Grammar Monster
Grammar Monster

What Are Noun Phrases? (with Examples)

What Are Noun Phrases? (with Examples)

A noun phrase is a phrase that plays the role of a noun. The head word in a noun phrase will be a noun or a pronoun. In the examples below, the whole noun phrase is shaded and the head word is in bold.
  • I like singing in the bath.
  • I know the back streets.
  • I've met the last remaining chief.
Compare the three examples above to these:
  • I like it.
  • I know them.
  • I've met him.
In these three examples, the words in bold are all pronouns. The ability to replace the noun phrases in the first three examples with a pronoun proves that the shaded texts are functioning as nouns, making them noun phrases.

Like any noun, a noun phrase can be a subject, an object, or a complement.

Examples of Noun Phrases

Noun phrases are extremely common. A noun with any sort of modifier (including just a number or an article) is a noun phrase. Here are some examples of noun phrases:
  • The best defense against the atom bomb is not to be there when it goes off. (Anon)
  • (In this example, there is a noun phrase within a noun phrase. The noun phrase the atom bomb is the object of the preposition against. The prepositional phrase against the atom bomb modifies defense.)
  • I don't have a bank account, because I don't know my mother's maiden name. (Paula Poundstone)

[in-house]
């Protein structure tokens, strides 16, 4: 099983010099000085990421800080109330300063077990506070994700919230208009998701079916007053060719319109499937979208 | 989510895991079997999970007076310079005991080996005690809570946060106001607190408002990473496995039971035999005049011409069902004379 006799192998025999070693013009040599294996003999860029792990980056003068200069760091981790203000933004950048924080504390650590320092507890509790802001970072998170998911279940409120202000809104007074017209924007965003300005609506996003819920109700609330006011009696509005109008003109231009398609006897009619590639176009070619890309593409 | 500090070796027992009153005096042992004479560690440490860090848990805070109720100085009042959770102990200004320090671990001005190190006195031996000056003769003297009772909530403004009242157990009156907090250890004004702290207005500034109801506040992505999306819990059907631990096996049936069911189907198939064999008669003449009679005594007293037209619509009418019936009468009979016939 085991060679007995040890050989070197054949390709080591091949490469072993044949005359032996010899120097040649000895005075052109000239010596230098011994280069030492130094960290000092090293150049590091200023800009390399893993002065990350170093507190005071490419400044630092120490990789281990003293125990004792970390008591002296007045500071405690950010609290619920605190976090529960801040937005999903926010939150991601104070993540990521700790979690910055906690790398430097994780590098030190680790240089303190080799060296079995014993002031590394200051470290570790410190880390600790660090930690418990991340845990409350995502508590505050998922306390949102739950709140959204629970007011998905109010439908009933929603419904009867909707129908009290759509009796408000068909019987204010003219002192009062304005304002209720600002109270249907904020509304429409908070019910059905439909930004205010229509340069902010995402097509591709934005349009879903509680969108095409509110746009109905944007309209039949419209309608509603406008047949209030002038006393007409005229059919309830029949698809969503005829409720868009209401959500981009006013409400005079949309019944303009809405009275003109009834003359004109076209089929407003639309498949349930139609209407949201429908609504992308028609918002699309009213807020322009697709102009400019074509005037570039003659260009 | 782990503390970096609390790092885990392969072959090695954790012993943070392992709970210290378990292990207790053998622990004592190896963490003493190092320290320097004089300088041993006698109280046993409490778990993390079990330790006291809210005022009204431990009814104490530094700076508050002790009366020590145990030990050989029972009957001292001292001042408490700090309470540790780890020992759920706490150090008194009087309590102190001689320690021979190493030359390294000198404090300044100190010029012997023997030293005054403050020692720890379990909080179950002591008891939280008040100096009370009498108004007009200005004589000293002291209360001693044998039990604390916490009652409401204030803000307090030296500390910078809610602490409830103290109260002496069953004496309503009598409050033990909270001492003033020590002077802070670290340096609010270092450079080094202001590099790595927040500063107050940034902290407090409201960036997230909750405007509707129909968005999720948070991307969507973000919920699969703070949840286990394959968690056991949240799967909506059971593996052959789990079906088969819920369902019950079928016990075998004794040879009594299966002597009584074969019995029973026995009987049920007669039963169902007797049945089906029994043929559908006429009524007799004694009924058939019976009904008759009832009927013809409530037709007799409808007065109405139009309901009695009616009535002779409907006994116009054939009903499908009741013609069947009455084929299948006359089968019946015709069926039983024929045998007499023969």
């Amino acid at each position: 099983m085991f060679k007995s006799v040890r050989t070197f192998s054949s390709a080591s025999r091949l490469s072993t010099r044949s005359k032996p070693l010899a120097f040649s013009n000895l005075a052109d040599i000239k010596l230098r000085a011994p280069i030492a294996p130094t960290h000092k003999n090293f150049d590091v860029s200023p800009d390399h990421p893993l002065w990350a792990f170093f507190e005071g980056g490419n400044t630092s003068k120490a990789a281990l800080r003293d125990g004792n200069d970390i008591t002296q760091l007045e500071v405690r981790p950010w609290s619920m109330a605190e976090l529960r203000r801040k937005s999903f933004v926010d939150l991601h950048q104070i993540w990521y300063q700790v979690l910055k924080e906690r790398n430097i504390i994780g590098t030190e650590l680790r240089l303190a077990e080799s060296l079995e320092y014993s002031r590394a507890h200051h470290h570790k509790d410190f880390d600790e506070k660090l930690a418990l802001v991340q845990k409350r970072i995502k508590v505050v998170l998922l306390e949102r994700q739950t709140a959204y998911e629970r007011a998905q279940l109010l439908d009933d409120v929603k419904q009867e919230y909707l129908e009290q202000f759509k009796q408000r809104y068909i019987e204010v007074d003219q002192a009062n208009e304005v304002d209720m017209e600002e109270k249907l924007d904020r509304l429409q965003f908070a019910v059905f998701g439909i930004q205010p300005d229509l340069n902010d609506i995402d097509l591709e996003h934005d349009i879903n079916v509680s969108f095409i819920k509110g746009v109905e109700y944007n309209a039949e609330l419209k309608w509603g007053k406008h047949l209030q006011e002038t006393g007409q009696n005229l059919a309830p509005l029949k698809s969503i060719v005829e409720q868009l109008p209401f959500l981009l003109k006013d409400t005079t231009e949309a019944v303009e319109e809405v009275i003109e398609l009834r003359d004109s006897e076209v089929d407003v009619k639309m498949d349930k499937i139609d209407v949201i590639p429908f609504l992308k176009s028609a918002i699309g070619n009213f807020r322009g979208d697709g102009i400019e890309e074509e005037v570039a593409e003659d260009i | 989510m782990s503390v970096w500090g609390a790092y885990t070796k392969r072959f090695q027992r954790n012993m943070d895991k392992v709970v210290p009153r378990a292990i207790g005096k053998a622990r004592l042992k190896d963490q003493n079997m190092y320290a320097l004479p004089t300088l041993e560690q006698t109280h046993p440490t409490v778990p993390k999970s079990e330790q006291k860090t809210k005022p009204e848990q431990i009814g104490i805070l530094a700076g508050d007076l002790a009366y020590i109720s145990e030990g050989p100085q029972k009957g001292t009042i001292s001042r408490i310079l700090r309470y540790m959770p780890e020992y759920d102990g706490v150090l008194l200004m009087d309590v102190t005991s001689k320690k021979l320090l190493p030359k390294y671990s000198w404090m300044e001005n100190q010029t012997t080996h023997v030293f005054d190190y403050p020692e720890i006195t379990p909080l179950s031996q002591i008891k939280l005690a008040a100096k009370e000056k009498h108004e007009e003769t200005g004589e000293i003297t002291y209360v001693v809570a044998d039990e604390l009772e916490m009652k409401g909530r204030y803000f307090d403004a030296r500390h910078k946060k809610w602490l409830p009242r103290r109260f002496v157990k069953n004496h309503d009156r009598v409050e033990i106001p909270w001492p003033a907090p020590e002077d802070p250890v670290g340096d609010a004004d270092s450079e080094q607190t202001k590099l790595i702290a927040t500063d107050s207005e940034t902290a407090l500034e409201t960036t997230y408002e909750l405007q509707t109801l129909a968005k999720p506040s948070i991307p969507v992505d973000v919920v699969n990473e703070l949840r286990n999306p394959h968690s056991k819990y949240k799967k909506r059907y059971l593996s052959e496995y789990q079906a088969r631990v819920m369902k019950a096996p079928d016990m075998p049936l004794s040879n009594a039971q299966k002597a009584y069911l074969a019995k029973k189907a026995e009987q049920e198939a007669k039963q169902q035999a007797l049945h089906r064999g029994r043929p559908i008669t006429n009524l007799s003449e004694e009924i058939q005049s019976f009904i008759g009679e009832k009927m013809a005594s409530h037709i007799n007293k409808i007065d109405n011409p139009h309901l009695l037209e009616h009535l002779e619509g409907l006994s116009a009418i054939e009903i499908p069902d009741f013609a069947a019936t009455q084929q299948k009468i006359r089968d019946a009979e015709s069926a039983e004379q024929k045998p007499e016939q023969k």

• (In this example, both noun phrases are direct objects.)
  • The best car safety device is a rear-view mirror with a cop in it. (Dudley Moore, 1935-2002)
  • (In this example, the first noun phrase is the subject, and the second is a subject complement.)
  • Only two things are infinite, the universe and human stupidity, and I'm not sure about the former. (Albert Einstein, 1879-1955)
Interactive Test

Noun Clauses, Noun Phrases, and Single Words

Not all grammarians agree on the definitions of clauses and phrases. For some, the term phrase covers everything. In other words, for them, a clause is a type of phrase, and a single word is just a short phrase. Here at Grammar Monster, we go with the following:
  • Single Word. A single word is not a phrase.
  • Phrase. A phrase plays the role of one part of speech and has at least two words.
  • Clause. A clause plays the role of one part of speech and has a subject and a verb.
  • (Note: On occasion, the subject may be implied.)
Therefore, in our book, the first shaded text is a noun clause, and the second is a noun phrase:
  • Anybody who wants the presidency so much that he'll spend two years organizing and campaigning for it is not to be trusted with the office. (David Broder)
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